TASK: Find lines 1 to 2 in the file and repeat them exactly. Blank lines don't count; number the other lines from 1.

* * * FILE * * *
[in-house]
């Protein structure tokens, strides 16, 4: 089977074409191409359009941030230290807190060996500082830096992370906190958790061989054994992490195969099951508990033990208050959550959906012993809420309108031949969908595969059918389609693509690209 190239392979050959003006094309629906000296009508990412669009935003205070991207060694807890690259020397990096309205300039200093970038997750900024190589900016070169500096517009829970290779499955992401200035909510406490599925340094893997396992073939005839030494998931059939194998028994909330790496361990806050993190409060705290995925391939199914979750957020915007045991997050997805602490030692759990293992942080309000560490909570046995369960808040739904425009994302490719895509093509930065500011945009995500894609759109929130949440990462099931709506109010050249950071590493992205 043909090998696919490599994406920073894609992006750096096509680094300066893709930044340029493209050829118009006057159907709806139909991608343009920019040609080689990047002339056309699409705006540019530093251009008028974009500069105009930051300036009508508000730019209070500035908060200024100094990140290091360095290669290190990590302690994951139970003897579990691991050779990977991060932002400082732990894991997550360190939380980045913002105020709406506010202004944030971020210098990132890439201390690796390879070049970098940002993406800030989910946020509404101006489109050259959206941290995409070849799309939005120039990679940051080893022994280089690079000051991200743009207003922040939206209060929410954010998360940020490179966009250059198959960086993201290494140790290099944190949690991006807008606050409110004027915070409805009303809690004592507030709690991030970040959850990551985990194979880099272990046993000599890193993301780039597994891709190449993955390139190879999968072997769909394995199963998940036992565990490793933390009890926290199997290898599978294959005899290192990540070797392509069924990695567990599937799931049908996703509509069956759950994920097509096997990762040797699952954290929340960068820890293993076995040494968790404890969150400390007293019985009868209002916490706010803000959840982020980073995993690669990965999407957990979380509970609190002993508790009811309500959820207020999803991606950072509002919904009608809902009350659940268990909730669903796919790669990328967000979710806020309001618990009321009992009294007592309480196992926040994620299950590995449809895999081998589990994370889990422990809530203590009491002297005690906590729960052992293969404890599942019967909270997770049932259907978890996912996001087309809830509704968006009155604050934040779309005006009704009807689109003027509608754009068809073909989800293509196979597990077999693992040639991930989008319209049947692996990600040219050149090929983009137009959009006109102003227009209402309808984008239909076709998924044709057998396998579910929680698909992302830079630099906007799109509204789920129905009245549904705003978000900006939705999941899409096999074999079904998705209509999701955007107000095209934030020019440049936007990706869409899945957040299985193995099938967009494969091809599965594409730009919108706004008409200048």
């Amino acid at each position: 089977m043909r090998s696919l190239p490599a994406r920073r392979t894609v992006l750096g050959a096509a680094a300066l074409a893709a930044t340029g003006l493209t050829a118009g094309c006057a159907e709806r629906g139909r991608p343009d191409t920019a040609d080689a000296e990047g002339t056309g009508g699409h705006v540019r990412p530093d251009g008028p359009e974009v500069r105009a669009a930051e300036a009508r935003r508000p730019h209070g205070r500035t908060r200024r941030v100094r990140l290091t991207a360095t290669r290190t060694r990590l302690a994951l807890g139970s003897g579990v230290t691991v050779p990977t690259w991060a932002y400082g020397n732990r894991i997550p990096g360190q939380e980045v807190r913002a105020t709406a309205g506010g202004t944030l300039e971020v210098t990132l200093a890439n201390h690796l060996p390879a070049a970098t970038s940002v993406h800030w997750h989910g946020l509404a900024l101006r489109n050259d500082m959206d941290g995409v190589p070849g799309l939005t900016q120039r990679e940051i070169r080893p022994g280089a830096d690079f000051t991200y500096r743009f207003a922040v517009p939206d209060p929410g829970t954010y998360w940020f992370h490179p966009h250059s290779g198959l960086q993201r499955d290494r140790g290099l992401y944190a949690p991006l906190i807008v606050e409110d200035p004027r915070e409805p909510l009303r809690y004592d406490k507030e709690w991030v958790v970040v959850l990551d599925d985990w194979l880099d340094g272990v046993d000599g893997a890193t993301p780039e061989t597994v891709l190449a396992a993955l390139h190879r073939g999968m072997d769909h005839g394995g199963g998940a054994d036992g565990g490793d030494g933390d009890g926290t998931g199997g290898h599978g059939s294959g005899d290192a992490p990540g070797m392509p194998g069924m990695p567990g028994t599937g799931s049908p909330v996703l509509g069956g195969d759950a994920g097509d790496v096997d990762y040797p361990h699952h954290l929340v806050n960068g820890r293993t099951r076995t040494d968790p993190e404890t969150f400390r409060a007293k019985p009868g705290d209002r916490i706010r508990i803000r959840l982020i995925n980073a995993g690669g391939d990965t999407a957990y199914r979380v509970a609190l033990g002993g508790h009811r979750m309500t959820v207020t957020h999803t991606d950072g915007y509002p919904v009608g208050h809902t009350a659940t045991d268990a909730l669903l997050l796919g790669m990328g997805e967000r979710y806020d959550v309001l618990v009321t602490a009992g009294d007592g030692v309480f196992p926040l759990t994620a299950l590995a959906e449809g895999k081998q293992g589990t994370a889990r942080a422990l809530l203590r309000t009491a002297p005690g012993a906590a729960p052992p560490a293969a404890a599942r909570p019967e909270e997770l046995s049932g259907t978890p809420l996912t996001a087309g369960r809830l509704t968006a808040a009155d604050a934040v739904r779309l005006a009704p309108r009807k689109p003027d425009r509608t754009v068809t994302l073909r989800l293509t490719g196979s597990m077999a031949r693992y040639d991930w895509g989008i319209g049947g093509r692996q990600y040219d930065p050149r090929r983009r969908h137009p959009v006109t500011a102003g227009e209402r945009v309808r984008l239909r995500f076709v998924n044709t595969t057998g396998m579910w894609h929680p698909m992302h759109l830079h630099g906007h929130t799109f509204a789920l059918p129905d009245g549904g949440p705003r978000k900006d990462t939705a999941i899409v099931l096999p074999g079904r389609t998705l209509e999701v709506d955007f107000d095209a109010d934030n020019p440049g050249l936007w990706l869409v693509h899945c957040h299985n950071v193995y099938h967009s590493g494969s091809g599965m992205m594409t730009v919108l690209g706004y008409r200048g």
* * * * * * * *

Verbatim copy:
[in-house]
């Protein structure tokens, strides 16, 4: 089977074409191409359009941030230290807190060996500082830096992370906190958790061989054994992490195969099951508990033990208050959550959906012993809420309108031949969908595969059918389609693509690209 190239392979050959003006094309629906000296009508990412669009935003205070991207060694807890690259020397990096309205300039200093970038997750900024190589900016070169500096517009829970290779499955992401200035909510406490599925340094893997396992073939005839030494998931059939194998028994909330790496361990806050993190409060705290995925391939199914979750957020915007045991997050997805602490030692759990293992942080309000560490909570046995369960808040739904425009994302490719895509093509930065500011945009995500894609759109929130949440990462099931709506109010050249950071590493992205 043909090998696919490599994406920073894609992006750096096509680094300066893709930044340029493209050829118009006057159907709806139909991608343009920019040609080689990047002339056309699409705006540019530093251009008028974009500069105009930051300036009508508000730019209070500035908060200024100094990140290091360095290669290190990590302690994951139970003897579990691991050779990977991060932002400082732990894991997550360190939380980045913002105020709406506010202004944030971020210098990132890439201390690796390879070049970098940002993406800030989910946020509404101006489109050259959206941290995409070849799309939005120039990679940051080893022994280089690079000051991200743009207003922040939206209060929410954010998360940020490179966009250059198959960086993201290494140790290099944190949690991006807008606050409110004027915070409805009303809690004592507030709690991030970040959850990551985990194979880099272990046993000599890193993301780039597994891709190449993955390139190879999968072997769909394995199963998940036992565990490793933390009890926290199997290898599978294959005899290192990540070797392509069924990695567990599937799931049908996703509509069956759950994920097509096997990762040797699952954290929340960068820890293993076995040494968790404890969150400390007293019985009868209002916490706010803000959840982020980073995993690669990965999407957990979380509970609190002993508790009811309500959820207020999803991606950072509002919904009608809902009350659940268990909730669903796919790669990328967000979710806020309001618990009321009992009294007592309480196992926040994620299950590995449809895999081998589990994370889990422990809530203590009491002297005690906590729960052992293969404890599942019967909270997770049932259907978890996912996001087309809830509704968006009155604050934040779309005006009704009807689109003027509608754009068809073909989800293509196979597990077999693992040639991930989008319209049947692996990600040219050149090929983009137009959009006109102003227009209402309808984008239909076709998924044709057998396998579910929680698909992302830079630099906007799109509204789920129905009245549904705003978000900006939705999941899409096999074999079904998705209509999701955007107000095209934030020019440049936007990706869409899945957040299985193995099938967009494969091809599965594409730009919108706004008409200048």